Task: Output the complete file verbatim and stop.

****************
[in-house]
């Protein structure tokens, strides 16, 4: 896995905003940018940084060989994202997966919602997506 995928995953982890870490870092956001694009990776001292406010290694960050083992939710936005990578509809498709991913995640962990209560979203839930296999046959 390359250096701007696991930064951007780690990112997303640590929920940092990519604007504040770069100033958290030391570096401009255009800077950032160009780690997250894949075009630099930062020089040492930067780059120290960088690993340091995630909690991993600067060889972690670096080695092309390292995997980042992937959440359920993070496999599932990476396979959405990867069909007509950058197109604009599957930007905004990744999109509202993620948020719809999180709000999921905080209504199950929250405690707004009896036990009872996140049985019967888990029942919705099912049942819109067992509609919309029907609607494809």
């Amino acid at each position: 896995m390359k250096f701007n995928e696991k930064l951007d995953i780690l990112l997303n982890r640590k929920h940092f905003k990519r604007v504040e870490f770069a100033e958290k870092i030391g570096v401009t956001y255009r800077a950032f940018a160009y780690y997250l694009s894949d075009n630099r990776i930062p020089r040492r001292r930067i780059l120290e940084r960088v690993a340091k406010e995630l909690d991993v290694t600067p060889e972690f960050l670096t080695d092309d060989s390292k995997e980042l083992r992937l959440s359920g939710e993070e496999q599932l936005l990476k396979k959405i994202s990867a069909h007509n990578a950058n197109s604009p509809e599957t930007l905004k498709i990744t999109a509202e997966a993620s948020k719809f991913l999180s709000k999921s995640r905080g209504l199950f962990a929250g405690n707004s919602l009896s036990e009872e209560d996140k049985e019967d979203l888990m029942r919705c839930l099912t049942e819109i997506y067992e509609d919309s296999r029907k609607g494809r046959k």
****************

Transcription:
[in-house]
């Protein structure tokens, strides 16, 4: 896995905003940018940084060989994202997966919602997506 995928995953982890870490870092956001694009990776001292406010290694960050083992939710936005990578509809498709991913995640962990209560979203839930296999046959 390359250096701007696991930064951007780690990112997303640590929920940092990519604007504040770069100033958290030391570096401009255009800077950032160009780690997250894949075009630099930062020089040492930067780059120290960088690993340091995630909690991993600067060889972690670096080695092309390292995997980042992937959440359920993070496999599932990476396979959405990867069909007509950058197109604009599957930007905004990744999109509202993620948020719809999180709000999921905080209504199950929250405690707004009896036990009872996140049985019967888990029942919705099912049942819109067992509609919309029907609607494809």
């Amino acid at each position: 896995m390359k250096f701007n995928e696991k930064l951007d995953i780690l990112l997303n982890r640590k929920h940092f905003k990519r604007v504040e870490f770069a100033e958290k870092i030391g570096v401009t956001y255009r800077a950032f940018a160009y780690y997250l694009s894949d075009n630099r990776i930062p020089r040492r001292r930067i780059l120290e940084r960088v690993a340091k406010e995630l909690d991993v290694t600067p060889e972690f960050l670096t080695d092309d060989s390292k995997e980042l083992r992937l959440s359920g939710e993070e496999q599932l936005l990476k396979k959405i994202s990867a069909h007509n990578a950058n197109s604009p509809e599957t930007l905004k498709i990744t999109a509202e997966a993620s948020k719809f991913l999180s709000k999921s995640r905080g209504l199950f962990a929250g405690n707004s919602l009896s036990e009872e209560d996140k049985e019967d979203l888990m029942r919705c839930l099912t049942e819109i997506y067992e509609d919309s296999r029907k609607g494809r046959k």